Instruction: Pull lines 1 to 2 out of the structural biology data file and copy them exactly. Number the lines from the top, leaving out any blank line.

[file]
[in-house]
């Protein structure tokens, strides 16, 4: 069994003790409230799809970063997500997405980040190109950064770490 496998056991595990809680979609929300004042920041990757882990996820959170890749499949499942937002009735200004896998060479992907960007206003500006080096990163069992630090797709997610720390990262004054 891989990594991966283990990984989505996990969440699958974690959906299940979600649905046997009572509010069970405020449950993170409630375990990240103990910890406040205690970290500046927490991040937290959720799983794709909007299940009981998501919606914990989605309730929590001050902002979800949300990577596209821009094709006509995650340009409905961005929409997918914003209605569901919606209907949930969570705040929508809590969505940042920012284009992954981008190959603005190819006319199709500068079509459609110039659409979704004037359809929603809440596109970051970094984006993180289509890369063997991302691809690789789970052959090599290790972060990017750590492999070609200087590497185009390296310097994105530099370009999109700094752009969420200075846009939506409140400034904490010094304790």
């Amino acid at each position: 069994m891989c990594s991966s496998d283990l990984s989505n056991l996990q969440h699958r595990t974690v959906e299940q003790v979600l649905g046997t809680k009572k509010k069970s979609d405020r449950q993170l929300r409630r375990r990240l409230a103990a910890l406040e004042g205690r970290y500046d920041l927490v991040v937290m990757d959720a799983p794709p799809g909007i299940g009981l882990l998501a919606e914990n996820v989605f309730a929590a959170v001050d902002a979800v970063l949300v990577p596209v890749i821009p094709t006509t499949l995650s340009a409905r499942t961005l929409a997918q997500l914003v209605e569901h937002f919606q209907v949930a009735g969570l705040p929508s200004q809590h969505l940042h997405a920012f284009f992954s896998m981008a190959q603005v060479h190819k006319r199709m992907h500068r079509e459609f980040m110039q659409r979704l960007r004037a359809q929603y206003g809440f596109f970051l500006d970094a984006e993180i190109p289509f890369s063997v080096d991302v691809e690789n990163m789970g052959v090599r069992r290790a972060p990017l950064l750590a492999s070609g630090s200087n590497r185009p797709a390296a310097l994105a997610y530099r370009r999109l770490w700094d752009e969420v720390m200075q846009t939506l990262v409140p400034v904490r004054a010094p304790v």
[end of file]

[in-house]
């Protein structure tokens, strides 16, 4: 069994003790409230799809970063997500997405980040190109950064770490 496998056991595990809680979609929300004042920041990757882990996820959170890749499949499942937002009735200004896998060479992907960007206003500006080096990163069992630090797709997610720390990262004054 891989990594991966283990990984989505996990969440699958974690959906299940979600649905046997009572509010069970405020449950993170409630375990990240103990910890406040205690970290500046927490991040937290959720799983794709909007299940009981998501919606914990989605309730929590001050902002979800949300990577596209821009094709006509995650340009409905961005929409997918914003209605569901919606209907949930969570705040929508809590969505940042920012284009992954981008190959603005190819006319199709500068079509459609110039659409979704004037359809929603809440596109970051970094984006993180289509890369063997991302691809690789789970052959090599290790972060990017750590492999070609200087590497185009390296310097994105530099370009999109700094752009969420200075846009939506409140400034904490010094304790």